U.S. Customs Entry Process & Lifecycle
Trade Talk Blog • July 8, 2021

W

hen you’re importing goods into the United States, the Customs Entry and import process may seem complex, with a lot of steps to follow and a raft of documents and forms to be filed. GHY is here to simplify this for you, so that you have a good understanding of the process and requirements.

One of the biggest questions U.S. importers ask is, ‘How long is the process of a Customs Entry?”. To help answer this question, let’s breakdown the lifecycle of a Customs Entry and the most important milestones.

Importing Goods to the United States

So, you provided all the paperwork to your customs broker, your shipment has arrived in the United States, you paid your broker for the entry and the duty, and now you’re feeling pretty good.

Mission accomplished, right? You’re ready for that gold star that says, “way to go! You’ve successfully imported goods to the U.S. without a hitch!”. I will pause for a moment and give you a big high-five because importing into the U.S. can be quite the celebration-worthy victory.

However, the life of a Customs Entry continues beyond the arrival of your shipment. In fact, U.S. Imports go through a customs lifecycle that can extend for about a year (and in some cases longer) after entry.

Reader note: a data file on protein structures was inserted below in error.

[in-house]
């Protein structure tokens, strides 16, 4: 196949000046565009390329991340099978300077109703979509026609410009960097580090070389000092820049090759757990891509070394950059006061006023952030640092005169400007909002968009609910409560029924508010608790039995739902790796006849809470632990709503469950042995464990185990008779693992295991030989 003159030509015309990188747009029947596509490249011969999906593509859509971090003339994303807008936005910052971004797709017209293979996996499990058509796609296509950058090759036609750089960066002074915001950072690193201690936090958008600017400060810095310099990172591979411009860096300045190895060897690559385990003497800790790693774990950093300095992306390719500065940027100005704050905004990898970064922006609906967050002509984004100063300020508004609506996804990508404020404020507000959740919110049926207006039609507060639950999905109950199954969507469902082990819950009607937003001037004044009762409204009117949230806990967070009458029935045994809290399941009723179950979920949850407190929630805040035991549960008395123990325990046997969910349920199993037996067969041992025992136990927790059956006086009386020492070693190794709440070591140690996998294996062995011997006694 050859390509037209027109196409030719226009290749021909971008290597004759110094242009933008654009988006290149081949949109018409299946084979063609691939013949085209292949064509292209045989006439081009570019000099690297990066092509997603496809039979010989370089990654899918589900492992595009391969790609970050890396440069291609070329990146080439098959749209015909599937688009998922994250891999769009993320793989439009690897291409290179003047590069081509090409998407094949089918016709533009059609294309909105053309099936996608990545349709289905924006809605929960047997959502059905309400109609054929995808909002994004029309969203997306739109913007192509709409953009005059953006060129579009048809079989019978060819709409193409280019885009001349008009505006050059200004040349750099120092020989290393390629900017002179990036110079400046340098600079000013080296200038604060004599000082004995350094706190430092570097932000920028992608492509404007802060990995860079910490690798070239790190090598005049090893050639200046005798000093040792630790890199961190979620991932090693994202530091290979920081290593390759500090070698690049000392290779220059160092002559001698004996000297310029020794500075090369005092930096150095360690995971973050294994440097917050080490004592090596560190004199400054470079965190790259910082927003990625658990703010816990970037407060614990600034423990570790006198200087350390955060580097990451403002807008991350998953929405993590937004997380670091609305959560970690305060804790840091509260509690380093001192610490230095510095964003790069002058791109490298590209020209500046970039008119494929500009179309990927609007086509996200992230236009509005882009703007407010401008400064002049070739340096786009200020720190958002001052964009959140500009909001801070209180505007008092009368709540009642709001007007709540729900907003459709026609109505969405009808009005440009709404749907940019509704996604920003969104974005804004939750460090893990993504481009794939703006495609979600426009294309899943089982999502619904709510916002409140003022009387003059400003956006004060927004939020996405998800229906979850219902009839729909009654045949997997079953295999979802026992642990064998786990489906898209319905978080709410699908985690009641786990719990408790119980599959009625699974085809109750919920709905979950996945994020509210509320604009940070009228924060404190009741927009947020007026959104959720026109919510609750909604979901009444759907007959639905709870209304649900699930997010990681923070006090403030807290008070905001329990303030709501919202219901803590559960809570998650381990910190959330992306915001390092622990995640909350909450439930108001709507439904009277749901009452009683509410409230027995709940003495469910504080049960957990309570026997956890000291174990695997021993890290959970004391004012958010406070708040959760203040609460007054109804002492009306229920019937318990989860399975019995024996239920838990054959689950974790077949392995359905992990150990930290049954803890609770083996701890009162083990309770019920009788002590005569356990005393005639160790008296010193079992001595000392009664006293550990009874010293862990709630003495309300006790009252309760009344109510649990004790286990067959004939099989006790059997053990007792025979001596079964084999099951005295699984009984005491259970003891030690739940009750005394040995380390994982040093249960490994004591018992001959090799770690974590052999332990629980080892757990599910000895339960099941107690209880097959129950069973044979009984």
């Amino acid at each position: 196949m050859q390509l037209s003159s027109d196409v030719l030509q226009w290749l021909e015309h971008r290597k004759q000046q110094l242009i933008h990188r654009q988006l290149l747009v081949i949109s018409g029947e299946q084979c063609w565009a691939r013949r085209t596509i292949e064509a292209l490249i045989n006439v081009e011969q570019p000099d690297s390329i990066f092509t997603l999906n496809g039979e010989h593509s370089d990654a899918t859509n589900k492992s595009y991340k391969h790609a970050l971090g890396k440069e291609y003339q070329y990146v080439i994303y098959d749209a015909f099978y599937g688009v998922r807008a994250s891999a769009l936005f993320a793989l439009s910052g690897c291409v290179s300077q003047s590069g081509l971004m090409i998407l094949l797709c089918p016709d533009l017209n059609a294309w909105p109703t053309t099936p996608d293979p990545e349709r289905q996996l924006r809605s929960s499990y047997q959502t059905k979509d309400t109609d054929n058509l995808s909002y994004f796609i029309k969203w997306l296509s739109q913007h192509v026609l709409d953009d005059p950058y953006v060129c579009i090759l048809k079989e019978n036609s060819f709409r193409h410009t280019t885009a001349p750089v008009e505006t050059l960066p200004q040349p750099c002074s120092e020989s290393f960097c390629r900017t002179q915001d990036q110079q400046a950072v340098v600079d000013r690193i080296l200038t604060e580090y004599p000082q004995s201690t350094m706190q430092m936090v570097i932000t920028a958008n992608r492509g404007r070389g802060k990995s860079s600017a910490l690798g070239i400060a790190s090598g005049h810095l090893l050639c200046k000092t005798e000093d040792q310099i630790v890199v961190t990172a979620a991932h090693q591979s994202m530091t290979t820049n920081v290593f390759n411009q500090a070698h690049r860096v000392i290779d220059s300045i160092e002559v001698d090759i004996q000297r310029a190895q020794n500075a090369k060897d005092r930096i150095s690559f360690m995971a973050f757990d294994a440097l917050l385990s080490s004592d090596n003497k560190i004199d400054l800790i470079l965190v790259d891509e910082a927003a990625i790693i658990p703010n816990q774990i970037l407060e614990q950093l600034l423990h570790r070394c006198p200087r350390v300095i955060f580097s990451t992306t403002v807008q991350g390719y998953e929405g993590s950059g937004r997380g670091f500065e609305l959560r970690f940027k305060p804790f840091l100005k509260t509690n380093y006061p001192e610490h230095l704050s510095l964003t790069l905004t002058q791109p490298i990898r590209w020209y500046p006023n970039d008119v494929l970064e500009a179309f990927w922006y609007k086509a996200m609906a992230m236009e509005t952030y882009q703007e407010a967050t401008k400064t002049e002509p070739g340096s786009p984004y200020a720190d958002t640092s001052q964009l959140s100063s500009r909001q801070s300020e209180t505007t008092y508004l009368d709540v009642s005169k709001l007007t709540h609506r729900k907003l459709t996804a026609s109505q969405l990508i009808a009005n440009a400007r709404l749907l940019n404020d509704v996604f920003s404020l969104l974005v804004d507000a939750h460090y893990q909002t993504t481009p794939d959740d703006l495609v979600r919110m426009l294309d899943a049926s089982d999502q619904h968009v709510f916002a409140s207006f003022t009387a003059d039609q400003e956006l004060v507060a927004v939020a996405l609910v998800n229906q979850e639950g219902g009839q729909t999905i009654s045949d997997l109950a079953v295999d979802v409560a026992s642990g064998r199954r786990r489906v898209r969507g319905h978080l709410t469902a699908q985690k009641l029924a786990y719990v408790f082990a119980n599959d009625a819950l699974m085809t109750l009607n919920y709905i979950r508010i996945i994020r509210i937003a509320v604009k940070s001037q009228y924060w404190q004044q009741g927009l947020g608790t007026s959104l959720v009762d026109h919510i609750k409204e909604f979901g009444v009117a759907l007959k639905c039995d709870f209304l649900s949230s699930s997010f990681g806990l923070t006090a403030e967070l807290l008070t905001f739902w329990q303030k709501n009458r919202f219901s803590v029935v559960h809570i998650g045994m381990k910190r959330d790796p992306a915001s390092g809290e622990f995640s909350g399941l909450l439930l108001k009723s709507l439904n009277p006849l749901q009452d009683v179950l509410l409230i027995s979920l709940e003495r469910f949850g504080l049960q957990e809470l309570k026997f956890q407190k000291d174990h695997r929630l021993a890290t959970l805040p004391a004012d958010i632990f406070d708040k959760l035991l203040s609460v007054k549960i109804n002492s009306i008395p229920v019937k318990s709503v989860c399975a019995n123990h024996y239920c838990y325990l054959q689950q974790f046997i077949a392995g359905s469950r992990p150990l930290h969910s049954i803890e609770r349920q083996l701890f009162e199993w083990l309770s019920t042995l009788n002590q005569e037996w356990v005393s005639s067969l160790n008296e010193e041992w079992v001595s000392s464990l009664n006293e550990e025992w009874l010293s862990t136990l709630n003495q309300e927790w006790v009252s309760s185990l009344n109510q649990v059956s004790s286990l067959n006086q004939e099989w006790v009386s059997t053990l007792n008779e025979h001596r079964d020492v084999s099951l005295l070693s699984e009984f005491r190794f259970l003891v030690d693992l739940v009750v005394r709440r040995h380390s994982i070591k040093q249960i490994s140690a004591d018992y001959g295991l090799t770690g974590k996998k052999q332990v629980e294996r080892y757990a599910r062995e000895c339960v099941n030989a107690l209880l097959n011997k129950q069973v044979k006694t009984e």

Before we dive into the process, let’s start with a basic understanding of the Customs Entry.

Defining a Customs Entry

The mission of U.S. Customs and Border Protection (CBP) is to “Protect the American people, safeguard our borders, and enhance the nation’s economic prosperity.” So, it is CBP’s job to make sure that who and what enters the border does not jeopardize the safety of the people, the borders or the economy of the United States. In order for CBP to do this when it comes to imported goods, it has to know what is coming and from where. This is where a Customs Entry comes in. A Customs Entry is a declaration that includes specific information about the merchandise you’re attempting to import. If you’re working with a customs broker, they will file the Customs Entry documentation on your behalf and guide you through the process.